Life in the fledgling country of Israel was not easy, but the ordeals the families had been through made hardships like food rationing, poverty, language barriers, or culture shock seem bearable by comparison.
“My parents are my benchmark. I know that I would never need the kind of resilience they needed to make it,” says Meir. “So whenever I face difficulty, I am able to say, ‘This too shall pass.’”
The adjustment for Meir’s family and families like them came with special challenges, as Israel sought to establish itself as a country of strong people, a “never again” place where no Holocaust could ever be inflicted.
Some veteran Israelis, those who had lived longer in the region, disparaged Holocaust-surviving immigrants and those who perished as weak, failing to have risen up and fought the Nazis, like they did in the Warsaw ghetto, in which tens of thousands of Jews tried but tragically failed to resist Nazi deportation to death camps.
What almost all the new arrivals—whether from Europe or elsewhere—had in common was scarcity, and a need to rely on one another to get by.
In the Israeli city where Meir’s family first decamped, his mother realized that her small food rations would not last if she tried to cook what she was most accustomed to cooking. A fellow refugee, a woman from Iraq, taught her how to cook with the native foods like eggplant, squash, and zucchini.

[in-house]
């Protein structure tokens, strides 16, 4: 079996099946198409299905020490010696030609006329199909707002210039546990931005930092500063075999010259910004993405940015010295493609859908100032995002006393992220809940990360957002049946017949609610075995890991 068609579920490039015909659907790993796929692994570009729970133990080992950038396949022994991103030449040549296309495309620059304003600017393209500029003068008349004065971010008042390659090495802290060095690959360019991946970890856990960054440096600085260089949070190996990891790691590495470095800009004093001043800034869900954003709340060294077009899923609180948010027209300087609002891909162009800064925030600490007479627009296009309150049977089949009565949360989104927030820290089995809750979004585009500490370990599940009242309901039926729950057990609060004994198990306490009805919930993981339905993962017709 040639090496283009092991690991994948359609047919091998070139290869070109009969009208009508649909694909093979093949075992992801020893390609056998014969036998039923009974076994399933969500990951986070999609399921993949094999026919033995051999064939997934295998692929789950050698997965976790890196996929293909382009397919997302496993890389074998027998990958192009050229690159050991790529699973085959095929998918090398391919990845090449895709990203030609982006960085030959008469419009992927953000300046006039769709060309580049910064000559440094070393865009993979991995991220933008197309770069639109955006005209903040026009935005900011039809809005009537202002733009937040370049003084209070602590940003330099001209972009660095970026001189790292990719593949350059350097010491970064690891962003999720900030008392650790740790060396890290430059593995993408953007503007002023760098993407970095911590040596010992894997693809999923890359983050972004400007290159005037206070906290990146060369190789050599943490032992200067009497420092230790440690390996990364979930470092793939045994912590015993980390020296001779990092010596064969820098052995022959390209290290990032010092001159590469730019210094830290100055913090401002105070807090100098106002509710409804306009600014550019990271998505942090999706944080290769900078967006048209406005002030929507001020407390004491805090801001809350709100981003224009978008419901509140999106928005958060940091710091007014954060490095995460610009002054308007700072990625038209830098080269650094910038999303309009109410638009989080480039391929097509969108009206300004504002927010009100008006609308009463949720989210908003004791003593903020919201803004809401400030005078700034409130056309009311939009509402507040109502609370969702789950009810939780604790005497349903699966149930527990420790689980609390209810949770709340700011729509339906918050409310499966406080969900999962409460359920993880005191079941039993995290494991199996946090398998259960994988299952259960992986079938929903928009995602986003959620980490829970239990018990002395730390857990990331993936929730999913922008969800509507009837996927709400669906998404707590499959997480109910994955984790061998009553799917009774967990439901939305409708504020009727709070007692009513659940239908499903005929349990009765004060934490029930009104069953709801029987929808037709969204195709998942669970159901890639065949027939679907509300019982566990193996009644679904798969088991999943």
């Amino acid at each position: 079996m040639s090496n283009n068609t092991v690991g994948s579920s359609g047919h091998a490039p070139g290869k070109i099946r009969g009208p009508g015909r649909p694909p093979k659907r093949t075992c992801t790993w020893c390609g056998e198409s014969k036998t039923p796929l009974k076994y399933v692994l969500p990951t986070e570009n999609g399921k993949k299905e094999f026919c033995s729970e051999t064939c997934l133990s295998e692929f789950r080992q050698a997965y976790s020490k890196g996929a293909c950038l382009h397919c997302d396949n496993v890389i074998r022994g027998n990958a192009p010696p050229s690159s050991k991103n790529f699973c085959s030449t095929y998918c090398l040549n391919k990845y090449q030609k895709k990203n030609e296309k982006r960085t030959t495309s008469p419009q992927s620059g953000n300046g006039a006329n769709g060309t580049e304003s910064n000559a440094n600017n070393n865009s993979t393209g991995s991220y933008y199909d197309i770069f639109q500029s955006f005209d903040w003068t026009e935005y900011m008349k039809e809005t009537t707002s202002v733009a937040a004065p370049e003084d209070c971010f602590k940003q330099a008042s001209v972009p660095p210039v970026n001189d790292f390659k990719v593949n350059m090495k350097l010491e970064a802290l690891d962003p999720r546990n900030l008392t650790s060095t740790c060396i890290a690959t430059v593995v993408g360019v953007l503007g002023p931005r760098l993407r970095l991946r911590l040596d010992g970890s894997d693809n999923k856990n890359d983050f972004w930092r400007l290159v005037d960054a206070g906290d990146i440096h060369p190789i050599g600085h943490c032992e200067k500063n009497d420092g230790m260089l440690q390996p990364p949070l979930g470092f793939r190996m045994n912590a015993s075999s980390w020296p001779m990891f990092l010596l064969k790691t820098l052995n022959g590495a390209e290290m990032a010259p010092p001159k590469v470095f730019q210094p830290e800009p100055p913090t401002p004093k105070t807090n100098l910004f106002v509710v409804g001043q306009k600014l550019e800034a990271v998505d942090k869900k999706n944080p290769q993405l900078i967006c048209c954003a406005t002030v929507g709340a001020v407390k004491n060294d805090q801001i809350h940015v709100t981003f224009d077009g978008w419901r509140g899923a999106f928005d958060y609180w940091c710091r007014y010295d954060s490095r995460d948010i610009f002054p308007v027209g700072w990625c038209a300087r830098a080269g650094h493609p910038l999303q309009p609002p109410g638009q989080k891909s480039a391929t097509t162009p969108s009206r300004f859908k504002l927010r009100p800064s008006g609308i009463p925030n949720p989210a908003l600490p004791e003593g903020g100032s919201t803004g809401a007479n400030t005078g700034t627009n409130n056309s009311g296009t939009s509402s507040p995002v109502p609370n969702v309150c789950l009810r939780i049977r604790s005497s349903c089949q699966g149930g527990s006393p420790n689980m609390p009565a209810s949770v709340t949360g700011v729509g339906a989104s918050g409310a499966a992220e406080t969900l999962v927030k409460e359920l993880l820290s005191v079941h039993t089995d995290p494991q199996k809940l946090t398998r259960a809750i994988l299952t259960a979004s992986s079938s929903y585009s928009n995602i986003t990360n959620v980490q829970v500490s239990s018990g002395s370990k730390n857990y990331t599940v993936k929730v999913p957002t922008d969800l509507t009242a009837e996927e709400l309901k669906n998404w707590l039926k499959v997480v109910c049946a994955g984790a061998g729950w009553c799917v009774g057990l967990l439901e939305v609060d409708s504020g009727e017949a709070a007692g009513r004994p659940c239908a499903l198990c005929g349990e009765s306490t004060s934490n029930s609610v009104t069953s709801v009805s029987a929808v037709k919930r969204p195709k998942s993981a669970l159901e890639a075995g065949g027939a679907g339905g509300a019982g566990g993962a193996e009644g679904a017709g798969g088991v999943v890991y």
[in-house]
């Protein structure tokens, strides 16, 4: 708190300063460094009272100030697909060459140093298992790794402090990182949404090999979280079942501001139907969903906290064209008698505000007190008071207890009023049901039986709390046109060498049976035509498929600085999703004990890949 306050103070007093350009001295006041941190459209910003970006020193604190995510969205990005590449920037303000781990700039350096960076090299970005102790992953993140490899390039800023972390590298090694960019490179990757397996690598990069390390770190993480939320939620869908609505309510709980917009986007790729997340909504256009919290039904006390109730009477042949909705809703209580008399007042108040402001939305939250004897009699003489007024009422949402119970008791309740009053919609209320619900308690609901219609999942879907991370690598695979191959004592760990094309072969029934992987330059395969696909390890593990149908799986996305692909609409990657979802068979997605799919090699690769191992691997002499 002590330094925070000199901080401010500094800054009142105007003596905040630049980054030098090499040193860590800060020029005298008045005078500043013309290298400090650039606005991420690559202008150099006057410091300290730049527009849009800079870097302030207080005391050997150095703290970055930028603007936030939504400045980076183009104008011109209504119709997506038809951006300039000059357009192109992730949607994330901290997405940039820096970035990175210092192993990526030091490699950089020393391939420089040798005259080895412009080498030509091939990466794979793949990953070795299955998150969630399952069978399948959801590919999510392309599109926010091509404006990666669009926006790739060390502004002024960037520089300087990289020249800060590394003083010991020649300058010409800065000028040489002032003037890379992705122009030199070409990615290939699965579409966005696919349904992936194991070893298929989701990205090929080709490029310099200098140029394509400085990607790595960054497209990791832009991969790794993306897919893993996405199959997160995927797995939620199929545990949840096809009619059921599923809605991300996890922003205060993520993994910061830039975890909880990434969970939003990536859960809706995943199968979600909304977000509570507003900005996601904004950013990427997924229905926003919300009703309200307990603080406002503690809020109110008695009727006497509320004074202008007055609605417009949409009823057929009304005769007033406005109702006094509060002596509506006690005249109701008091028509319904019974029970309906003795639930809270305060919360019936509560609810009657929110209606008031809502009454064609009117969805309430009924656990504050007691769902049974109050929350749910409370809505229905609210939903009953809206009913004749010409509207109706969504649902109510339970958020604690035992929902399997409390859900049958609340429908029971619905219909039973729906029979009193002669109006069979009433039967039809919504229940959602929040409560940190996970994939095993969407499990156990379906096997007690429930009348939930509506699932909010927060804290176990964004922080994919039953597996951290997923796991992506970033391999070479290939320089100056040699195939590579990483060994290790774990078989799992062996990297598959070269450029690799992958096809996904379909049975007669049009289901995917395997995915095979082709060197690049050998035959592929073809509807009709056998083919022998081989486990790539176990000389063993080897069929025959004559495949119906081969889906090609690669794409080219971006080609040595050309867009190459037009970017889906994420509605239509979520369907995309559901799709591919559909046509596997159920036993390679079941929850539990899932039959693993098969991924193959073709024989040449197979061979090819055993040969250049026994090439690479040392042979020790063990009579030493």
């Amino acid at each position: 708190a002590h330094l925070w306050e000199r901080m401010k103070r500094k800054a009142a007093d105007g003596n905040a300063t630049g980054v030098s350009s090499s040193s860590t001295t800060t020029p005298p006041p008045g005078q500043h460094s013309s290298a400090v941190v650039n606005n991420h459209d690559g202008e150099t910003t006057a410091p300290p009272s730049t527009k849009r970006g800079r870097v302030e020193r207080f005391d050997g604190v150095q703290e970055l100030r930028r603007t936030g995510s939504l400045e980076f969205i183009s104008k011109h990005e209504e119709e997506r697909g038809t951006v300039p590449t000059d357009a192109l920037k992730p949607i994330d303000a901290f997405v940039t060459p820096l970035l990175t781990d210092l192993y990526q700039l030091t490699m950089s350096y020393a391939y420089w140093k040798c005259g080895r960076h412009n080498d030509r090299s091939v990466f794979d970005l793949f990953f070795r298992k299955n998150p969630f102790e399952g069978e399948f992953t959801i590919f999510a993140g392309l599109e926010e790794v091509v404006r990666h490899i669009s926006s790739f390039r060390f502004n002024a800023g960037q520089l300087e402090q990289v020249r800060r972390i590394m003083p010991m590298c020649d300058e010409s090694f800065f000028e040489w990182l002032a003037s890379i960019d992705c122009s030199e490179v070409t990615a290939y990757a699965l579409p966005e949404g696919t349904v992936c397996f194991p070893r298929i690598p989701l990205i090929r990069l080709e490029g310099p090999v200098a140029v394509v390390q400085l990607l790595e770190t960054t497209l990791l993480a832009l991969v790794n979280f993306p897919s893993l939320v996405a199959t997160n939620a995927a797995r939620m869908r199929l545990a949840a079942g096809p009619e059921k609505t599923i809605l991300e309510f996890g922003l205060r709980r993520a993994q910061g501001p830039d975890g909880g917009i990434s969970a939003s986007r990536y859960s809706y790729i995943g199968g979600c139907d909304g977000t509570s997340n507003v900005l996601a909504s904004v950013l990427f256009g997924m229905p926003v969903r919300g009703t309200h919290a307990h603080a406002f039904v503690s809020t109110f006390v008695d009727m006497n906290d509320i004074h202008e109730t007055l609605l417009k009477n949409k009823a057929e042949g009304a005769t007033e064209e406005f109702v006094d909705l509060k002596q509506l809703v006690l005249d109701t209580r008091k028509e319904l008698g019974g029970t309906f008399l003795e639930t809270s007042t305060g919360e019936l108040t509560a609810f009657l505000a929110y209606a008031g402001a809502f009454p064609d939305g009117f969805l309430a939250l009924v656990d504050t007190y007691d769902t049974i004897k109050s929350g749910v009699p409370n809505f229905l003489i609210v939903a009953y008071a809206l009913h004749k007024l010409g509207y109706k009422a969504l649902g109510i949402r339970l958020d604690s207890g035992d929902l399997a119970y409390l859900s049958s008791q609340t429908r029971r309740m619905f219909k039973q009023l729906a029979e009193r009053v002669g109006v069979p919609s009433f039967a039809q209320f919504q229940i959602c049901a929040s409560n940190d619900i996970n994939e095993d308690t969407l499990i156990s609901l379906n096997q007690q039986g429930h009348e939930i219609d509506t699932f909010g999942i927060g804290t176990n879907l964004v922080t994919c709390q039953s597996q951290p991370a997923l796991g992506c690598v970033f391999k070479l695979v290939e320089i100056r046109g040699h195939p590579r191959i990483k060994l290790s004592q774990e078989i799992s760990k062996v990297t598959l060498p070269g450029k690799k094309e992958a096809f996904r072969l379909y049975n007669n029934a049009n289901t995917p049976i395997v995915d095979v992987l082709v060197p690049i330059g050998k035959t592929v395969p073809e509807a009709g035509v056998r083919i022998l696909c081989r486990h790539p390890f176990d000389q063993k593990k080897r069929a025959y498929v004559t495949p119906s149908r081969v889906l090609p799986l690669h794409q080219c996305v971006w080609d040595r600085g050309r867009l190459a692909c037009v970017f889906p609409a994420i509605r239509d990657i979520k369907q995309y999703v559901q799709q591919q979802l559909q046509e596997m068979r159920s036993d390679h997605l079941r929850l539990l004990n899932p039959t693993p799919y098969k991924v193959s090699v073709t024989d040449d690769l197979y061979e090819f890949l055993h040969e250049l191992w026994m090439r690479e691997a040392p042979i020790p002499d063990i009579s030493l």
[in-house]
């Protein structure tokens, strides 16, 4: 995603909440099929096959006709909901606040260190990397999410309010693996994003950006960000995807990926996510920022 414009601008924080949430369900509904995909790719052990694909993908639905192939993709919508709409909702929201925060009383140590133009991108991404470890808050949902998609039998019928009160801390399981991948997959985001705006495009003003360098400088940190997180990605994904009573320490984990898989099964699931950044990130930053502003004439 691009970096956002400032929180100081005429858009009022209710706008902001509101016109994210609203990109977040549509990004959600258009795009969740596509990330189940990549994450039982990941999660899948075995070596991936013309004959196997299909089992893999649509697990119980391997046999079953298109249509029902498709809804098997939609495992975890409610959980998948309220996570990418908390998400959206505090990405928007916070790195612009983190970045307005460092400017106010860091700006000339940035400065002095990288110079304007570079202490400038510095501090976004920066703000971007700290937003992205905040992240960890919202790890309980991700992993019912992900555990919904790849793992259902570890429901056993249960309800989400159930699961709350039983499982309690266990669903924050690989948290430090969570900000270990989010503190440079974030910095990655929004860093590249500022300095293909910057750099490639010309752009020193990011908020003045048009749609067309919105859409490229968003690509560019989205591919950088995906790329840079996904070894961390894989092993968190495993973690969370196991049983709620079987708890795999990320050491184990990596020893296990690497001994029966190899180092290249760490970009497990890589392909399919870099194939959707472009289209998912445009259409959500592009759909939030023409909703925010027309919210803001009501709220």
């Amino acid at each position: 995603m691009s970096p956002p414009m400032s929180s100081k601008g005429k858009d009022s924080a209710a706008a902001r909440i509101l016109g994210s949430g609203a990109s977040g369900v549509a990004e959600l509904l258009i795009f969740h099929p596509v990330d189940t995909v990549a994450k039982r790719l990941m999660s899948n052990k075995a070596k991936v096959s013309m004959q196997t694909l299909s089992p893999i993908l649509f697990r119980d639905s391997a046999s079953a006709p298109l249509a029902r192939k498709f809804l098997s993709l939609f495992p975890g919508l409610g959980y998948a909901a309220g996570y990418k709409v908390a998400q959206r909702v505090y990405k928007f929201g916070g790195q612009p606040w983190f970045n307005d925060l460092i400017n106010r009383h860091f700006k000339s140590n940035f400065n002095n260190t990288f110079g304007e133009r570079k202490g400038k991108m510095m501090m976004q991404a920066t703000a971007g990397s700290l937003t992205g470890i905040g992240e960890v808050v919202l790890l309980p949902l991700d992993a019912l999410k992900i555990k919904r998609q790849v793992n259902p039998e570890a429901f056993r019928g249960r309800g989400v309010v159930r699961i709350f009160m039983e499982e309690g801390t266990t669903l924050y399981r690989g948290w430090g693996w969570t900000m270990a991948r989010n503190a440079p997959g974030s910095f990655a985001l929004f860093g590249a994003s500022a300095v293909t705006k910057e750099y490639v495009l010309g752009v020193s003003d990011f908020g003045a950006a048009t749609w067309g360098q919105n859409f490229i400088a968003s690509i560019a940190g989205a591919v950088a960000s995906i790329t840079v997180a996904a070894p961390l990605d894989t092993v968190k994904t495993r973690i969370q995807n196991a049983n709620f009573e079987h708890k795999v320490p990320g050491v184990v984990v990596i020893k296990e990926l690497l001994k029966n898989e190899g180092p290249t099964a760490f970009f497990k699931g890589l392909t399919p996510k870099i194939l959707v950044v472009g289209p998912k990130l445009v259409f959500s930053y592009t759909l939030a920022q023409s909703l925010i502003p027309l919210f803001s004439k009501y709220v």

A COUNTRY OF REFUGE
Both Meir and Navah remember small comforts with great gratitude. For Meir, it was the fact that his father as grocery manager had access to surplus chocolate—Meir’s favorite—despite rationing. Or that his father, later on, was given a car for work. At the time, cars were beyond the means of most Israeli families.
They both remember their childhoods as egalitarian and free of classist bullying that can sometimes leave scars. Children in Meir’s school wore a uniform of navy slacks and light blue shirts, masking any differences in the financial resources of families.
Showing off was frowned upon, and for the most part, “We all had the same amount of nothing,” remembers Navah.
Navah also was profoundly grateful to have grandparents and extended family nearby—as so many of her classmates had lost grandparents in the Holocaust.
“Most of the kids in my classroom had no grand- parents,” she recalls. “Sometimes I would say ‘I’m going to my grandparents,’ and a whole line of kids would come behind me.”
They attended the Hebrew University in Jerusalem after their mandatory stints in the Israeli Army, receiving diplomas their parents and others of their generation had been denied. This is also where they met, at a gathering organized by Meir’s cousin who was Navah’s high school classmate. They married in 1969.